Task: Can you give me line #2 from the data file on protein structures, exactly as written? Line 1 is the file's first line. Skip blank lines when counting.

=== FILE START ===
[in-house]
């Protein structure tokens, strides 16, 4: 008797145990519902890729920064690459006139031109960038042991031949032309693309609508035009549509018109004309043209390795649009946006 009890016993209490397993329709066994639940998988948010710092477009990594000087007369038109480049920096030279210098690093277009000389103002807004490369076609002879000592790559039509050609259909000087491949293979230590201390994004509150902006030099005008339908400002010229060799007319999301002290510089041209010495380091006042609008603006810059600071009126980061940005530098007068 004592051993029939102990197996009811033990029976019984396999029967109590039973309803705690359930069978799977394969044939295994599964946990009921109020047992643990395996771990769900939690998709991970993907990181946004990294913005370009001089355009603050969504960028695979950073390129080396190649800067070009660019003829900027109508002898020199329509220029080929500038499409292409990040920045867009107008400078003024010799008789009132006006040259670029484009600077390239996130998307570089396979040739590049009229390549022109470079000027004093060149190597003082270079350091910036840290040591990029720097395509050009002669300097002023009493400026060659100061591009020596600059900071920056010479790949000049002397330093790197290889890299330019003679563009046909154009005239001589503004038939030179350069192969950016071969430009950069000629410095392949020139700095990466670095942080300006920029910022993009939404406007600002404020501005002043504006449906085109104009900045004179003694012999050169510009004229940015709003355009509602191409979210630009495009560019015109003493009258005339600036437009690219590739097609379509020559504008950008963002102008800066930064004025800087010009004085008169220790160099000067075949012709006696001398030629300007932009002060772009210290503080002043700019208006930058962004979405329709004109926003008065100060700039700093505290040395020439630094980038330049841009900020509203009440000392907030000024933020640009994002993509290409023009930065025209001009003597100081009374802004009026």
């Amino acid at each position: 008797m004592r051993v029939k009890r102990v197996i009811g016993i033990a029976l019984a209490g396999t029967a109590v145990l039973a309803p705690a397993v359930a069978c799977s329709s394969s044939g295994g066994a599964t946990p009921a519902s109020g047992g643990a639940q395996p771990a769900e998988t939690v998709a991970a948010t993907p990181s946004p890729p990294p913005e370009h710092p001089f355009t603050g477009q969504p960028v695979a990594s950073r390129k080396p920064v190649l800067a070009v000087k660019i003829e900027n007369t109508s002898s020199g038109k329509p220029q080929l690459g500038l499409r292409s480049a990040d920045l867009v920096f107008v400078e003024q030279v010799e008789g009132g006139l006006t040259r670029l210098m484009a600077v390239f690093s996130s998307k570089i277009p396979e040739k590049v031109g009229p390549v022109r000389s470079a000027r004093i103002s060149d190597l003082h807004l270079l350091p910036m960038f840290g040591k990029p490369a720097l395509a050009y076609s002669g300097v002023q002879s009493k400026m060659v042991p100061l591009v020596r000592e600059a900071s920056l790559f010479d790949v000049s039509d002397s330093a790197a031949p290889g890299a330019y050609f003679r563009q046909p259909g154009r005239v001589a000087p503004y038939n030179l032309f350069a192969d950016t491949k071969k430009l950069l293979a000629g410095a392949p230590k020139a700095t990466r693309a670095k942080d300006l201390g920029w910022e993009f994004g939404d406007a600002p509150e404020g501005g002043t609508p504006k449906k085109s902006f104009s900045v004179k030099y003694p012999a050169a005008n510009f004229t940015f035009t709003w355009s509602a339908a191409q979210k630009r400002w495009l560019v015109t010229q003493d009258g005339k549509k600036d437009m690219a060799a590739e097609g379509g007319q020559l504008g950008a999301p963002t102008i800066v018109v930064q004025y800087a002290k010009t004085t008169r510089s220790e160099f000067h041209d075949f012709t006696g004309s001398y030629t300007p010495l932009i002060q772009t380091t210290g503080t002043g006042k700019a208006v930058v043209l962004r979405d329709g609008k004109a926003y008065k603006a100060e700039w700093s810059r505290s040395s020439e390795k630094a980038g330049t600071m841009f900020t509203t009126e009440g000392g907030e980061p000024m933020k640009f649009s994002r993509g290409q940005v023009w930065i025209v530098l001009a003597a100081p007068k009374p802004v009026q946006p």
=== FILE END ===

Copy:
């Protein structure tokens, strides 16, 4: 008797145990519902890729920064690459006139031109960038042991031949032309693309609508035009549509018109004309043209390795649009946006 009890016993209490397993329709066994639940998988948010710092477009990594000087007369038109480049920096030279210098690093277009000389103002807004490369076609002879000592790559039509050609259909000087491949293979230590201390994004509150902006030099005008339908400002010229060799007319999301002290510089041209010495380091006042609008603006810059600071009126980061940005530098007068 004592051993029939102990197996009811033990029976019984396999029967109590039973309803705690359930069978799977394969044939295994599964946990009921109020047992643990395996771990769900939690998709991970993907990181946004990294913005370009001089355009603050969504960028695979950073390129080396190649800067070009660019003829900027109508002898020199329509220029080929500038499409292409990040920045867009107008400078003024010799008789009132006006040259670029484009600077390239996130998307570089396979040739590049009229390549022109470079000027004093060149190597003082270079350091910036840290040591990029720097395509050009002669300097002023009493400026060659100061591009020596600059900071920056010479790949000049002397330093790197290889890299330019003679563009046909154009005239001589503004038939030179350069192969950016071969430009950069000629410095392949020139700095990466670095942080300006920029910022993009939404406007600002404020501005002043504006449906085109104009900045004179003694012999050169510009004229940015709003355009509602191409979210630009495009560019015109003493009258005339600036437009690219590739097609379509020559504008950008963002102008800066930064004025800087010009004085008169220790160099000067075949012709006696001398030629300007932009002060772009210290503080002043700019208006930058962004979405329709004109926003008065100060700039700093505290040395020439630094980038330049841009900020509203009440000392907030000024933020640009994002993509290409023009930065025209001009003597100081009374802004009026």